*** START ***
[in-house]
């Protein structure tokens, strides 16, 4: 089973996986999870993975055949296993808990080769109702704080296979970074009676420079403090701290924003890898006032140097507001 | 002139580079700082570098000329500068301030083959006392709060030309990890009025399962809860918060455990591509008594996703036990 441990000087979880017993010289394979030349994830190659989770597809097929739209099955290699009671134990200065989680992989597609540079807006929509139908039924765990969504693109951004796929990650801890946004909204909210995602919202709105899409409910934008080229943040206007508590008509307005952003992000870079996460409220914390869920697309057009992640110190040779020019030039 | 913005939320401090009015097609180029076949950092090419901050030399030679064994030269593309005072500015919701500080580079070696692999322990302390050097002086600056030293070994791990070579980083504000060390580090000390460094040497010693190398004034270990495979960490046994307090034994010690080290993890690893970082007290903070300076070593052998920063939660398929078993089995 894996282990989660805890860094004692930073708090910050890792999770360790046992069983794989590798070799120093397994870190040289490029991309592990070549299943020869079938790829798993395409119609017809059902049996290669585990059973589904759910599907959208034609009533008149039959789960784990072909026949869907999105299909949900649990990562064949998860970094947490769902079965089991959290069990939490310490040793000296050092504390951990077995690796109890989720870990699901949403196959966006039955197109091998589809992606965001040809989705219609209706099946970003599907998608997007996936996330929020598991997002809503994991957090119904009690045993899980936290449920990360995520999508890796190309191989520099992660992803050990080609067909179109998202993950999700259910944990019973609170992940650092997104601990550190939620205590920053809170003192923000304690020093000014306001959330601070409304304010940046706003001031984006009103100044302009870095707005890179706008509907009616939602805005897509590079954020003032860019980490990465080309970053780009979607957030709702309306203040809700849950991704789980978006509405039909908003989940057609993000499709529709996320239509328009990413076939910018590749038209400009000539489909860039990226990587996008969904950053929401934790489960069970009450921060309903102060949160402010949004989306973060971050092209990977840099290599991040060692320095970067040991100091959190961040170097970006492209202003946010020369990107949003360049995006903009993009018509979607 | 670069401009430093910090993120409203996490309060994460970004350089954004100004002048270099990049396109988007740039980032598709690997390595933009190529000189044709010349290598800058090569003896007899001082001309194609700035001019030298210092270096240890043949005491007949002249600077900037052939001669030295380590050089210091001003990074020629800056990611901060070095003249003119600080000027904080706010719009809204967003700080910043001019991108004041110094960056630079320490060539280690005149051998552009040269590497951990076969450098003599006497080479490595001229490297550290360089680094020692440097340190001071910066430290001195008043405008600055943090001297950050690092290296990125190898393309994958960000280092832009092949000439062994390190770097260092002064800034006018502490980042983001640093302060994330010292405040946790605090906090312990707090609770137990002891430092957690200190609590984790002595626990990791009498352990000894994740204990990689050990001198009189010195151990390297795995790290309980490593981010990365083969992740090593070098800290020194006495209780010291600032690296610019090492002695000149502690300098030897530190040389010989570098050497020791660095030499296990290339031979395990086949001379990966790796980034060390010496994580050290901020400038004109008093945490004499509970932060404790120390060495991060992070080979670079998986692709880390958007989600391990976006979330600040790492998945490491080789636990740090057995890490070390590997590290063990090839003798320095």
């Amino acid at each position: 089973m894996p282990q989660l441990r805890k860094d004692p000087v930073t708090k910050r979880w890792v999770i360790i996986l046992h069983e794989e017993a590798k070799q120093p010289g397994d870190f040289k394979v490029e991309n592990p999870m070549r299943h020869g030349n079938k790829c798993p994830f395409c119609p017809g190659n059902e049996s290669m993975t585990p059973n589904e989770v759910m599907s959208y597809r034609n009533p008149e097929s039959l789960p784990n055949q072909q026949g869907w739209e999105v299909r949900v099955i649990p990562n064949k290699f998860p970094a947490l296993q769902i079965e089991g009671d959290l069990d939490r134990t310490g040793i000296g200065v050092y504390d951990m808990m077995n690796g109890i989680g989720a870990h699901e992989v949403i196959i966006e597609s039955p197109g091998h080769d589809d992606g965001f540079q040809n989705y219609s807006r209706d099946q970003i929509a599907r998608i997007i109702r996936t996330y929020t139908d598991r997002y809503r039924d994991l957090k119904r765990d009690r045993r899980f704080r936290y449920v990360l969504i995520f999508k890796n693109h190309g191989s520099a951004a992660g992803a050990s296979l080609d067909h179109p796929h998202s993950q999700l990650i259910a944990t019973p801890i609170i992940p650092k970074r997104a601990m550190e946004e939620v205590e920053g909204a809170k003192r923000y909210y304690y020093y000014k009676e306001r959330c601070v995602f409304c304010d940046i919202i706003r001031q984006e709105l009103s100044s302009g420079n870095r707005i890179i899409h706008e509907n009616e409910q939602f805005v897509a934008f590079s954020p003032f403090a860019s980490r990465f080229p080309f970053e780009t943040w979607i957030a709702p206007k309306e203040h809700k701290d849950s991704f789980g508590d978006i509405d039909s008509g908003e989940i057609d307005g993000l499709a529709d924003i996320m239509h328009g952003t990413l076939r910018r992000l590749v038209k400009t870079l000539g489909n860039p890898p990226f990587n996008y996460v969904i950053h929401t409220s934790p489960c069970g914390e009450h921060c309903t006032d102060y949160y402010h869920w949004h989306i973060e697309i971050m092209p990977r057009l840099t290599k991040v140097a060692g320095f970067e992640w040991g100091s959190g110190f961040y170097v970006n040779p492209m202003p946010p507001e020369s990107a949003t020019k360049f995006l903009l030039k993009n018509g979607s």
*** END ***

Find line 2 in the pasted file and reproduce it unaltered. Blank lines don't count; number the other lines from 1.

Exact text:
């Protein structure tokens, strides 16, 4: 089973996986999870993975055949296993808990080769109702704080296979970074009676420079403090701290924003890898006032140097507001 | 002139580079700082570098000329500068301030083959006392709060030309990890009025399962809860918060455990591509008594996703036990 441990000087979880017993010289394979030349994830190659989770597809097929739209099955290699009671134990200065989680992989597609540079807006929509139908039924765990969504693109951004796929990650801890946004909204909210995602919202709105899409409910934008080229943040206007508590008509307005952003992000870079996460409220914390869920697309057009992640110190040779020019030039 | 913005939320401090009015097609180029076949950092090419901050030399030679064994030269593309005072500015919701500080580079070696692999322990302390050097002086600056030293070994791990070579980083504000060390580090000390460094040497010693190398004034270990495979960490046994307090034994010690080290993890690893970082007290903070300076070593052998920063939660398929078993089995 894996282990989660805890860094004692930073708090910050890792999770360790046992069983794989590798070799120093397994870190040289490029991309592990070549299943020869079938790829798993395409119609017809059902049996290669585990059973589904759910599907959208034609009533008149039959789960784990072909026949869907999105299909949900649990990562064949998860970094947490769902079965089991959290069990939490310490040793000296050092504390951990077995690796109890989720870990699901949403196959966006039955197109091998589809992606965001040809989705219609209706099946970003599907998608997007996936996330929020598991997002809503994991957090119904009690045993899980936290449920990360995520999508890796190309191989520099992660992803050990080609067909179109998202993950999700259910944990019973609170992940650092997104601990550190939620205590920053809170003192923000304690020093000014306001959330601070409304304010940046706003001031984006009103100044302009870095707005890179706008509907009616939602805005897509590079954020003032860019980490990465080309970053780009979607957030709702309306203040809700849950991704789980978006509405039909908003989940057609993000499709529709996320239509328009990413076939910018590749038209400009000539489909860039990226990587996008969904950053929401934790489960069970009450921060309903102060949160402010949004989306973060971050092209990977840099290599991040060692320095970067040991100091959190961040170097970006492209202003946010020369990107949003360049995006903009993009018509979607 | 670069401009430093910090993120409203996490309060994460970004350089954004100004002048270099990049396109988007740039980032598709690997390595933009190529000189044709010349290598800058090569003896007899001082001309194609700035001019030298210092270096240890043949005491007949002249600077900037052939001669030295380590050089210091001003990074020629800056990611901060070095003249003119600080000027904080706010719009809204967003700080910043001019991108004041110094960056630079320490060539280690005149051998552009040269590497951990076969450098003599006497080479490595001229490297550290360089680094020692440097340190001071910066430290001195008043405008600055943090001297950050690092290296990125190898393309994958960000280092832009092949000439062994390190770097260092002064800034006018502490980042983001640093302060994330010292405040946790605090906090312990707090609770137990002891430092957690200190609590984790002595626990990791009498352990000894994740204990990689050990001198009189010195151990390297795995790290309980490593981010990365083969992740090593070098800290020194006495209780010291600032690296610019090492002695000149502690300098030897530190040389010989570098050497020791660095030499296990290339031979395990086949001379990966790796980034060390010496994580050290901020400038004109008093945490004499509970932060404790120390060495991060992070080979670079998986692709880390958007989600391990976006979330600040790492998945490491080789636990740090057995890490070390590997590290063990090839003798320095």